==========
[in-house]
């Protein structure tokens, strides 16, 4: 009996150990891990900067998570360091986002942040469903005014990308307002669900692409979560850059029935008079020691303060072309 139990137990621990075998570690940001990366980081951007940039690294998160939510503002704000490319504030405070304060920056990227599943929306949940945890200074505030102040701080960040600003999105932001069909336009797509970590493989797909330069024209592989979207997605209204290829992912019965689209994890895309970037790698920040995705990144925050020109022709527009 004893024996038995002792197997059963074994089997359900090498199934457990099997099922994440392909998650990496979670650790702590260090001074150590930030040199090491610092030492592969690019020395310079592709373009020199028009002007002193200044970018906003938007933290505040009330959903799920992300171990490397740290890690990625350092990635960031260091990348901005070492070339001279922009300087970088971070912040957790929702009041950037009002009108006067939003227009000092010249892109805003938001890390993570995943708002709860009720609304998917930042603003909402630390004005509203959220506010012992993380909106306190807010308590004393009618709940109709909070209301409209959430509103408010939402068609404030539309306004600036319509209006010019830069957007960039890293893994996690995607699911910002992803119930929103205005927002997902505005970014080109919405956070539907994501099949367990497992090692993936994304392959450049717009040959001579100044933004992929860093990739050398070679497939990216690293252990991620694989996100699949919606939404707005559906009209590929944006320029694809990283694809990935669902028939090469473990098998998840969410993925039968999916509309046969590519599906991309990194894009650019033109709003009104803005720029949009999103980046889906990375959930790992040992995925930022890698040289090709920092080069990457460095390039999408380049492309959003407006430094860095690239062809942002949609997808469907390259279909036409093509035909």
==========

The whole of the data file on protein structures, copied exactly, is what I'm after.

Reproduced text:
[in-house]
């Protein structure tokens, strides 16, 4: 009996150990891990900067998570360091986002942040469903005014990308307002669900692409979560850059029935008079020691303060072309 139990137990621990075998570690940001990366980081951007940039690294998160939510503002704000490319504030405070304060920056990227599943929306949940945890200074505030102040701080960040600003999105932001069909336009797509970590493989797909330069024209592989979207997605209204290829992912019965689209994890895309970037790698920040995705990144925050020109022709527009 004893024996038995002792197997059963074994089997359900090498199934457990099997099922994440392909998650990496979670650790702590260090001074150590930030040199090491610092030492592969690019020395310079592709373009020199028009002007002193200044970018906003938007933290505040009330959903799920992300171990490397740290890690990625350092990635960031260091990348901005070492070339001279922009300087970088971070912040957790929702009041950037009002009108006067939003227009000092010249892109805003938001890390993570995943708002709860009720609304998917930042603003909402630390004005509203959220506010012992993380909106306190807010308590004393009618709940109709909070209301409209959430509103408010939402068609404030539309306004600036319509209006010019830069957007960039890293893994996690995607699911910002992803119930929103205005927002997902505005970014080109919405956070539907994501099949367990497992090692993936994304392959450049717009040959001579100044933004992929860093990739050398070679497939990216690293252990991620694989996100699949919606939404707005559906009209590929944006320029694809990283694809990935669902028939090469473990098998998840969410993925039968999916509309046969590519599906991309990194894009650019033109709003009104803005720029949009999103980046889906990375959930790992040992995925930022890698040289090709920092080069990457460095390039999408380049492309959003407006430094860095690239062809942002949609997808469907390259279909036409093509035909």